Horse With Human Hands
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Augur of the ages, cry to me
Tell me all the things,
you never let the worms believe
Bring me home with the sunlight
Bring me home in the deadlight
Bring me home, Niall
Bring me home.
– “Hame fi Karans” Chorus by Father Ni & the Family
“The eyes see only what the mind is prepared to comprehend.”Robertson Davies
“I am appealing to you today, council, to validate the confessions of the other accused. The death of one Simon Nye Albright was not due, in any part, to the actions taken by the staff of the Saint Mary’s Hospital, nor should they be held guilty for the behavior of the deceased prior to his death.”
It had been a long, long time since I’d gotten to see Simon face to face. When I was called, per his deathbed arrangements, to be informed of his passing I’d nearly forgotten what the poor sob looked like.
Years ago we were friends, the best of friends. So, sitting in the boardroom of the Saint Mary’s Hospital in Chicago of all places watching doctors and nurses argue with one another over the nature of his death was more surreal than I’d expected it to be.
Simon and I used to run Milwaukee with another friend, Clyde, I mean, back in our glory days, that is. It’s been a long time, almost two decades since we were breaking down mailboxes and vandalizing property. Truth is, neither of us had all that great of a home life. Could be why Simon wound up in the suit he did. I mean, it isn’t my place to judge. After we got out of school and started in the real world, we had to get to work.
World War Two churned out the highest rate of economic success in the history of America and for a couple of scruffy kids like me and Simon, it was work or work harder. I picked the latter, and my old friend picked the former. I was quick to land a gig at Harley Davidson working in one of their shops where I picked up a heap of life lessons and my own share of substance abuse problems, and judging by the posthumous report these doctors kept reading it sounds like Simon walked a more difficult path than I did.
When he was rushed into the hospital, according to their report, he was living in some kind of space-age fantasy. Crying about gods and devils and angels and all manner of things nobody had the right to claim as un-fiction.
I did some asking, and a sweet young girl in the stands, Ambrosia, mentioned that Simon was a close friend of hers. I suspect, judging by the volume of her tears it was a little more than a simple platonic relationship.
She didn’t bear the same marks as Simon did, at least.
Boy, seeing his body was surreal.
He was thinner than I remembered, and though they did good work, the sutures around his stomach revealed a little bit of pudgy weight he carried into his final days. Far be it from me to judge a man for his stature, I’m sixty pounds overweight and all of it came from after hours drinking, but the Simon lying in the casket wasn’t the man I’d grown up with.
I got the first call in the evening, it was June and nice enough outside for me to sit on the porch enjoying a drink with my wife and her brother when I got the call. A joint friend of ours gave me a rang about Simon. Multiple trips in and out of rehab, or jail, led him further and further from the stand up path.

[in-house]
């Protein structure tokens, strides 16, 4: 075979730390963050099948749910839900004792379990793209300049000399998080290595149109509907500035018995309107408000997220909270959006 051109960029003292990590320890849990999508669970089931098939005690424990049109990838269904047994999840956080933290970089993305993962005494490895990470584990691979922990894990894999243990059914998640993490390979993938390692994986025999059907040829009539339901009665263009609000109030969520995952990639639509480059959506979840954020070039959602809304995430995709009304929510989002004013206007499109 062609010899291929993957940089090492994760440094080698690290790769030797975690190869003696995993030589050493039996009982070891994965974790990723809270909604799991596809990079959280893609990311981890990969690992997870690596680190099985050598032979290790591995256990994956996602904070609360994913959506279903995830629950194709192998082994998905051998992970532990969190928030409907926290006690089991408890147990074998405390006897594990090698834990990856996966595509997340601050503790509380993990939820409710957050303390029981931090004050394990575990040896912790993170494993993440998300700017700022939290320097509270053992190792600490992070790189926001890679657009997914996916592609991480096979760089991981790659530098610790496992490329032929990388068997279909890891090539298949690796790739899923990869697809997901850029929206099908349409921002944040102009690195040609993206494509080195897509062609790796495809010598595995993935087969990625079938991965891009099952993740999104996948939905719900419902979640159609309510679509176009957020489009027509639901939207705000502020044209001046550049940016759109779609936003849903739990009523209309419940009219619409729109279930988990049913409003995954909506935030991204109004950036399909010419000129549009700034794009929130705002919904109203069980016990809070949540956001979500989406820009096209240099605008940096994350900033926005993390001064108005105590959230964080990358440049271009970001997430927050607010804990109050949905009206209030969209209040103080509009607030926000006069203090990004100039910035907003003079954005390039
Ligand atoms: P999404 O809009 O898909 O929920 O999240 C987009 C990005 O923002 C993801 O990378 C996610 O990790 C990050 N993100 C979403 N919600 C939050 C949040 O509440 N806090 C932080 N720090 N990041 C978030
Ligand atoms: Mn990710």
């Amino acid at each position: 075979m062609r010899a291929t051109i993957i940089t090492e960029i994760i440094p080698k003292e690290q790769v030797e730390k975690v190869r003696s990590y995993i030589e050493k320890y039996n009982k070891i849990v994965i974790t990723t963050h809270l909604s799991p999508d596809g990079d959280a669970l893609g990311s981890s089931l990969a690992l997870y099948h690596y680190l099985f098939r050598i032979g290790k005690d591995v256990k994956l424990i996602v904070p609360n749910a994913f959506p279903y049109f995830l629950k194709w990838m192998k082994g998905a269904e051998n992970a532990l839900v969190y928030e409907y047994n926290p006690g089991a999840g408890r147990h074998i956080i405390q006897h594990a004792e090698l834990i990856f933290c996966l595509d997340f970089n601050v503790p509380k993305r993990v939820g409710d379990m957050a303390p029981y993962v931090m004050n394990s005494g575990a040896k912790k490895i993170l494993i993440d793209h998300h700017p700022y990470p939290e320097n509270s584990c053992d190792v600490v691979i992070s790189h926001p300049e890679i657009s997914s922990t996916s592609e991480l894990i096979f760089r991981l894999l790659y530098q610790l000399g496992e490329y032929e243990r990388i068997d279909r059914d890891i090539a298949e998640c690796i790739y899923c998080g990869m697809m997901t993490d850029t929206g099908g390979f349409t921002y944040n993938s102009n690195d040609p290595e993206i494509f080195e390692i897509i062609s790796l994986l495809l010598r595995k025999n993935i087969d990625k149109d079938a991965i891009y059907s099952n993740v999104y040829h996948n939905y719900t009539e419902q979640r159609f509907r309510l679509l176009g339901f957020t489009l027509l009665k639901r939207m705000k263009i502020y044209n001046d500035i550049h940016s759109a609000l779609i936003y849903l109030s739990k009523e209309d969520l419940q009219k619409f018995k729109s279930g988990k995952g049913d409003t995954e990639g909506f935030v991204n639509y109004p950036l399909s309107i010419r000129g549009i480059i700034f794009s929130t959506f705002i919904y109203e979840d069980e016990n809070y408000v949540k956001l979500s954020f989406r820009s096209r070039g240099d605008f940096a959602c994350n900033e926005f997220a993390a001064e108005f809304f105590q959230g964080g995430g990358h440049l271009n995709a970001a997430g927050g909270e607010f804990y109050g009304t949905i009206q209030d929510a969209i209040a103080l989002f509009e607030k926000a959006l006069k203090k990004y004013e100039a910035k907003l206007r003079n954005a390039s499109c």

“Murph, Simon’s gone.” Our mutual friend, Clyde Berringer told me with a grim tone. We expected it, and that was okay.
“What happened this time?”
Clyde took a long pause on the call. “That’s the thing, Murph. I don’t think it was the drugs or the drink. It was something else.”
The nature of the call, Clyde revealed, was not simply to tell me that Simon was missing. I’d heard he’d moved out of his parent’s place some years ago, but nothing more. I didn’t have a number to call, and none of our friends back home knew where he went.
“He’s gotten tangled up with something dark, Murph. I don’t know how to explain it.” Clyde was shaken by something. “I went to go talk to his momma about him, see if she knew where he might’ve gone.”
Clyde took a long drawn out breath.
“She was telling me about the last couple of months, he was talking about some strange stuff, man.”
We’ve all heard strange things, hell people were talking just that morning about President Nixon being involved in some kind of conspiracy. Needless to say, the gossip flies were buzzing and it was hard to believe Clyde when he came out with it.
“He joined this group, called the Niall Family, there were all kinds of papers and books scattered around his house about it. It looks like he’s picked up an accountability partner there, a man named, get this, Father Geoffrey.”
“Father?” I couldn’t hold back the laugh. “Simon went religious on us in his end of days, huh? Glad he made it to a better place then.”
Clyde didn’t laugh along.
“You haven’t heard, have you?”
His tone implied to me that I was, as usual, laughing out of turn.
No one by the name Father Geoffrey had popped up in my life, and for good reason, because that isn’t what they called him in public. This “Father Geoffrey” was a man of no small renown.
“Geoffrey is the pseudonym for a man named Greg Baker, a veteran from the west coast who was celebrated a few years back for his marksmanship during the war.” Clyde shot straight, I didn’t have reason to doubt him, but I didn’t know what any of this had to do with Simon’s disappearance.
“So he got tangled up with a guy having an identity crisis?”
“It’s not that.” Clyde shuffled some papers on the other end. “Baker isn’t stable, Murph. We need to do some digging. I’m worried Simon’s into something deep. I did some digging about this Niall Family and found next to nothing but I did dig up something you might want to hear about.”
I was invested by then and couldn’t get out if I’d wanted to.
“Go on and get to it, then.”
“Baker just set up a mansion in Chicago, where he’s moving all of his family to live together in a state of ‘expectant harmony’ and Simon’s already gone. I found letters the two of em have been shooting back and forth. I think we need to get out there and go find him. None of this feels right.”
I shared a look with my wife, who’d come inside to check on me. She rolled her eyes when I mouthed “Simon” and returned to our porch with a fresh beer in her hands.
“What do you expect either of us to do, Clyde? Simon’s a grown man, he’s making his own choices. If he’s part of this then that’s his problem. I have a family.”
Clyde wouldn’t take no for an answer. Ninety more minutes of him spoon feeding me lines from their letters and I eventually gave in. Father Geo didn’t look the suspicious type, and even if he was up to something sinister there wasn’t much I could do about it. That was until I got the letter.